Publication Date: August 2003
Publisher: Library of Congress. Congressional Research Service
Research Area: Agriculture, forestry and fishing
Global trade in wine has increased rapidly during the past 25 years, steadily rising from under $1 billion in 1977 to over $7 billion in 2001. Reports of health benefits and rising global incomes have spurred increasing demand for wine, particularly in mid- to upper-income countries. In 2001, the United States was the world's leading importer, just ahead of the European Union (EU). Together, they accounted for over 60% of global imports.
The European Union has traditionally dominated global wine production and exports. However, the United States, along with several Southern Hemisphere producing countries -- Argentina, Australia, Chile, and South Africa -- are growing in importance.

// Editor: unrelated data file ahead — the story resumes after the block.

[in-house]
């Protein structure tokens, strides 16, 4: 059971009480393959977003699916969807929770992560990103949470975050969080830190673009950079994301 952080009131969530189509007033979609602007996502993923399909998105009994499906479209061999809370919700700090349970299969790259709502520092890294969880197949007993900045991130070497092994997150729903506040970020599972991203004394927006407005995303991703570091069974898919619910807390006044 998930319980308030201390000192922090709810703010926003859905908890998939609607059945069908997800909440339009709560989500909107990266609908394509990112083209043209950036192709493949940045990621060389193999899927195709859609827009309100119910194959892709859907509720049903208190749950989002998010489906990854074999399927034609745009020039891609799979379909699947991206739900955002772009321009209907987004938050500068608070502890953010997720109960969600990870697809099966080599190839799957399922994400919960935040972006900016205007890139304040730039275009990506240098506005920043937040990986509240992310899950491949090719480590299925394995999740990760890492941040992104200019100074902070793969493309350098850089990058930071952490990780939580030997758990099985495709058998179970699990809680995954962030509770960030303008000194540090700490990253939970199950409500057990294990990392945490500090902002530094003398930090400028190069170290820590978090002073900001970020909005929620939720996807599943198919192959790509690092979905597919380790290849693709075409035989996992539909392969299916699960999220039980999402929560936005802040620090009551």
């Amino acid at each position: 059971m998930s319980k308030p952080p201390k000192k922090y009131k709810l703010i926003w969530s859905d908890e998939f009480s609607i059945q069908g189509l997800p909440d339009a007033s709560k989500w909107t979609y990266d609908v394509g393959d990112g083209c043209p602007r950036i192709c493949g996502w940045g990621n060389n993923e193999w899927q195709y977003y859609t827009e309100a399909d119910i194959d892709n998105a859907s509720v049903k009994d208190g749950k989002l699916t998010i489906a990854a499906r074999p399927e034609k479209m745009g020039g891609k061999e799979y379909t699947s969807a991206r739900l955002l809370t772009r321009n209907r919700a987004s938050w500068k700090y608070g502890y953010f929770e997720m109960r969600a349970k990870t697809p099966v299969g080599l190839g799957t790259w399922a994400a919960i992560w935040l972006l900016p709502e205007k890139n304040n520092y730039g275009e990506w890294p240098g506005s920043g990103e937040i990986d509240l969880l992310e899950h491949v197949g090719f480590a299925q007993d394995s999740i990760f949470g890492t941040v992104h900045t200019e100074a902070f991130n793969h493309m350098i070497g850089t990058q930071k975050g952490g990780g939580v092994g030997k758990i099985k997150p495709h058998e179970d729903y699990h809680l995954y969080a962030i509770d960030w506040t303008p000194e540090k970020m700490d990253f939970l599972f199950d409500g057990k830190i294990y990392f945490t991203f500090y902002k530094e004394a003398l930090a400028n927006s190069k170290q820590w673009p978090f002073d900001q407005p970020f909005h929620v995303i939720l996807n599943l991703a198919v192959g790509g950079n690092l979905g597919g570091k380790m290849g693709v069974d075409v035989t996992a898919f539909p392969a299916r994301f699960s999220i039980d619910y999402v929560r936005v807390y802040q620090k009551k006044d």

Several important issues have emerged in recent years with respect to international wine trade, particularly between the EU and non-EU countries, including oenological (wine-making) practices and the use of "semi-generic" names for wines. The latter issue is encompassed under the debate on "geographical indications" at the World Trade Organization. Ongoing bilateral negotiations between the United States and the EU seek to resolve both of these issues. This report will be updated as events warrant.
Learn how to upload your organization's valuable work into PolicyArchive and share your works with researchers and policymakers around the world.